Review Import and Export Duties and Taxes

Since 2018, the U.S. and China have respectively increased import tariffs on goods imported from the other country.  Most notably, the U.S. has imposed tariffs on more than $360 billion of Chinese goods, and China has retaliated with tariffs on more than $110 billion of U.S. products.  These tariffs have increased the cost for businesses in both countries to engage in cross-border trade. 

On January 15, 2020, the U.S. and China signed the “phase one” trade deal under which the U.S. agreed not to impose tariffs on $160 billion of Chinese imports (including popular consumer items such as cellphones and laptops) and reduced the tariff rate on another $120 billion worth of goods from 15% to 7.5%.  In return, China’s retaliatory tariffs, including a 25% tariff on U.S.-made autos, have also been suspended, among other concessions made by China.  After signing the phase one trade agreement, the trade negotiation of phase two agreement was put on hold under the global outbreak of COVID-19 crisis.

Meanwhile, in response to the COVID-19 pandemic, the U.S. has temporarily exempted a range of Chinese health and medical products, including sanitary wipes, medical gloves, face masks, surgical gowns, and other items from Section 301 duties.  Notably, these medical exclusions are retroactive to the imposition of the tariffs, with the starting date varying based upon the applicable list at issue. This opens up the opportunity of seeking refunds of these Section 301 duties back to the original imposition of the duties, providing a potential source of liquidity for businesses.  Moreover, the U.S. Trade Representative (USTR) likely will continue to grant numerous medical exclusions.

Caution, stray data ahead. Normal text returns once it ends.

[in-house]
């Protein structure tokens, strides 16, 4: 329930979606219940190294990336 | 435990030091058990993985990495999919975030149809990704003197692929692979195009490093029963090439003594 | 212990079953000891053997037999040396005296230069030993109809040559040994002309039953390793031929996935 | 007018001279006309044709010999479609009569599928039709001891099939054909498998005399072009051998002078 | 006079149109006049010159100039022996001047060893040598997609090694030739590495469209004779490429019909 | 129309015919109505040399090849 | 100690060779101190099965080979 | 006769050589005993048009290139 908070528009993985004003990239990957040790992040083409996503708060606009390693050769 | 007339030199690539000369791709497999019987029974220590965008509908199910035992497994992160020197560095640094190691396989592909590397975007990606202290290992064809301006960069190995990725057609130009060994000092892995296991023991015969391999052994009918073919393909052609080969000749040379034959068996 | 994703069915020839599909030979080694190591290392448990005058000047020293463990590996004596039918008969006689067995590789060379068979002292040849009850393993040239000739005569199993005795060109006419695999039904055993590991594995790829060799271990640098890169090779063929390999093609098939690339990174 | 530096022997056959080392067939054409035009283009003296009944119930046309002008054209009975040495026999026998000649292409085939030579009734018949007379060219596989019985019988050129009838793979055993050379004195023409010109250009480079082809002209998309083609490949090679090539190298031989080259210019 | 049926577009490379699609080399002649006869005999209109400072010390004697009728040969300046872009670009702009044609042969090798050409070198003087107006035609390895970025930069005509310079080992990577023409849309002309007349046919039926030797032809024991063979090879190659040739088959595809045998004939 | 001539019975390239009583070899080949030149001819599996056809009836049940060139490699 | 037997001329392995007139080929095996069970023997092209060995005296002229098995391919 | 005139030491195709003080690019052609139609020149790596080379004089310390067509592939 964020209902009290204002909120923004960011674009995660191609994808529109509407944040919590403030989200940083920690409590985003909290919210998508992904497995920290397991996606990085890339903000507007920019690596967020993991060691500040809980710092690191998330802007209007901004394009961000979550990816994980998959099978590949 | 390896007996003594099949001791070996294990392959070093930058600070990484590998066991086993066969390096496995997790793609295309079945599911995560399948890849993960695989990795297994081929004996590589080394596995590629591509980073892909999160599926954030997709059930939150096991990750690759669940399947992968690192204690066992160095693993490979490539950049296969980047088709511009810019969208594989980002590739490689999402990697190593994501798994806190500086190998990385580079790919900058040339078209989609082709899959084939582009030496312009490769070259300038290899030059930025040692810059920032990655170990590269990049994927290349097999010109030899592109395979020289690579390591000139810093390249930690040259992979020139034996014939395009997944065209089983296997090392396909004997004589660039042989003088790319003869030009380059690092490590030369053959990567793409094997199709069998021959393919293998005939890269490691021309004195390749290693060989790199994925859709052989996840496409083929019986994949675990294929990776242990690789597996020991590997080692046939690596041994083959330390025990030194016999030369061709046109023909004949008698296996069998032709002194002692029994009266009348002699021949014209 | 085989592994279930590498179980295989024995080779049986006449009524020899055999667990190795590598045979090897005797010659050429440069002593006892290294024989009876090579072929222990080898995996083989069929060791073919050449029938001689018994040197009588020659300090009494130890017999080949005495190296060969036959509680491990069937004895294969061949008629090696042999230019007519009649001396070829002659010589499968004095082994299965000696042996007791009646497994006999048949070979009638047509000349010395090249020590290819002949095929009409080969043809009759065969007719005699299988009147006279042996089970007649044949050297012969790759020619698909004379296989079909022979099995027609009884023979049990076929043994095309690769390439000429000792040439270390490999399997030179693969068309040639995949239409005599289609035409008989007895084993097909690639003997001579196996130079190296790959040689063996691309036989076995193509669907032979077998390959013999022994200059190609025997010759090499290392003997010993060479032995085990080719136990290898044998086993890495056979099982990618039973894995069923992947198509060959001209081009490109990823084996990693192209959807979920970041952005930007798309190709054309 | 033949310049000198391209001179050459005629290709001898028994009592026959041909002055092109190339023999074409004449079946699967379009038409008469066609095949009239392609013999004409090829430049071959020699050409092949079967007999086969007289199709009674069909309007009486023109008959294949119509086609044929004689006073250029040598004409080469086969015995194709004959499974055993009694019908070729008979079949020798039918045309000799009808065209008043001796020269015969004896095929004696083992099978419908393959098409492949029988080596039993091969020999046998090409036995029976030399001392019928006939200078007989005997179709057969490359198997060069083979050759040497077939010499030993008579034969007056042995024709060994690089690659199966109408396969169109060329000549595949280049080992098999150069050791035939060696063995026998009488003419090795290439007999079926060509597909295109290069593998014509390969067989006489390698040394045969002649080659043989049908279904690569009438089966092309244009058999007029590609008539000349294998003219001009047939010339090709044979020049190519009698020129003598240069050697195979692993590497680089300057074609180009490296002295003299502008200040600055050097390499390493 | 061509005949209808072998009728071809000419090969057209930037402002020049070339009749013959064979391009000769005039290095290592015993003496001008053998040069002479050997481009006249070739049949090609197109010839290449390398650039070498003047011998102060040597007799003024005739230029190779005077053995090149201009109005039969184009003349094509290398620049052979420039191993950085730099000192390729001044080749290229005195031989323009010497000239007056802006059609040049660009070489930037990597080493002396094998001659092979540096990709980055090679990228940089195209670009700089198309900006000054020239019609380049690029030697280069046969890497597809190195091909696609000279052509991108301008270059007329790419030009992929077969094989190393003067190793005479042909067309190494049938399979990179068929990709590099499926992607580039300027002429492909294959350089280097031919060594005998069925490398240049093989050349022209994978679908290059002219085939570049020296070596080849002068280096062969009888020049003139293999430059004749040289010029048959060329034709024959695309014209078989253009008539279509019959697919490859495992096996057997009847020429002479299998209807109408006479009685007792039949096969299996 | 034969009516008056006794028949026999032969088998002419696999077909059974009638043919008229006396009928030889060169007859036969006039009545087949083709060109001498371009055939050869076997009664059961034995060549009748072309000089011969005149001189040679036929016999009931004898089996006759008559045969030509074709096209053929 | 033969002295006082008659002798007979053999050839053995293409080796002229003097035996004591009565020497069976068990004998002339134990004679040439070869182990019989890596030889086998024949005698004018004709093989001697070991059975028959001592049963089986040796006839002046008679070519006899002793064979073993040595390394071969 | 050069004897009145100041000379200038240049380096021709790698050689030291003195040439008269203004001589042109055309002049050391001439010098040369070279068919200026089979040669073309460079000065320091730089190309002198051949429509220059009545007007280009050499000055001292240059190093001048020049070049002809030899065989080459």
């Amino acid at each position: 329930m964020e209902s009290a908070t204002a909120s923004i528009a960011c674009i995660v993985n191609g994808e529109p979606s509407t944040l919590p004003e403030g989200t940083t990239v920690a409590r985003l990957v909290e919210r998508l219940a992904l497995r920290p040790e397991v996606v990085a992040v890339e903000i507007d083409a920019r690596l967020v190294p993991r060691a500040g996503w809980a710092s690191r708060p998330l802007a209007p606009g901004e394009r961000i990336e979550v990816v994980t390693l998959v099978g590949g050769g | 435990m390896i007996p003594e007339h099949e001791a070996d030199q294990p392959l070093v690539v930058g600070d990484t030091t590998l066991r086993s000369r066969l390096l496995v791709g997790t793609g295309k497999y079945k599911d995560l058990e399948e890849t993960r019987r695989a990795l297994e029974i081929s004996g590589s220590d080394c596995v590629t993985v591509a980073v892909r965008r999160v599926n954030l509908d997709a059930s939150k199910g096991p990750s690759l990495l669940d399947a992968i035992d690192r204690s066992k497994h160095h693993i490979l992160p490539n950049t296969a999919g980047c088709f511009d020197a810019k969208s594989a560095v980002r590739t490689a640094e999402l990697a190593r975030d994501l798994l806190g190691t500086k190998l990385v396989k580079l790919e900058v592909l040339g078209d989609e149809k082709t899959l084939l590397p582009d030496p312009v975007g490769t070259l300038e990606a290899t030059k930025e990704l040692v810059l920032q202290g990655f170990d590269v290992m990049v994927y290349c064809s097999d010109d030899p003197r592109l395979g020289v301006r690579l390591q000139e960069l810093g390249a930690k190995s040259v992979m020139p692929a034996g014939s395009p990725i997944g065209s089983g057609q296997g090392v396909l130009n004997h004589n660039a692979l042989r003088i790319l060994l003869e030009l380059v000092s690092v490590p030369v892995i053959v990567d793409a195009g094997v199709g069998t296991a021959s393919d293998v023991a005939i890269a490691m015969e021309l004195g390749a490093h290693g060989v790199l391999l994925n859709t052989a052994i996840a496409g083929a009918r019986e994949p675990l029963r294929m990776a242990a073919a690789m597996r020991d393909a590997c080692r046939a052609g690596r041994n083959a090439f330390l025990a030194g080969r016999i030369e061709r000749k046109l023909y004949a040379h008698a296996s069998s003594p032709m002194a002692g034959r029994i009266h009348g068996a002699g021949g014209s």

Businesses in the impacted sectors should regularly monitor the USTR website for potential future exclusion developments.  As the USTR generally issues exclusions on a rolling basis, early submission of requests can result in earlier duty savings and better cash flow.

The Chinese customs and tax authorities have also taken measures to provide certain tax relief in response to COVID-19.  Based on the most recent customs duty relief announced in China, qualified goods imported from the U.S. during the period from February 28, 2020, to February 27, 2021, are added to the exclusion list for the additional retaliatory tariffs against the U.S. Section 301 duties.  In addition, donations used for epidemic prevention and control are exempted from import duties, import VAT, and consumption tax.

Last but not least, U.S. companies that import goods from Chinese related parties should also consider how the aforementioned transfer pricing adjustments to prices may affect the import duties.  It is important to take action before importation to align the income tax and customs approach to mitigate the impact of any transfer pricing adjustment.

U.S. companies with Chinese operations should carefully review the continuing development of COVID-19 relief measures in both countries to identify how it will impact them. Please contact your client service professionals for the latest COVID-19 updates and discuss the appropriate course of action to manage the business impacts of COVID-19.

For more information: Visit the BDO Global COVID-19 Crisis Hub for the latest guidance and advice for businesses and individuals across the globe. Prepare your business for the impacts of COVID-19 by staying up to date on the latest insights and events in the United States.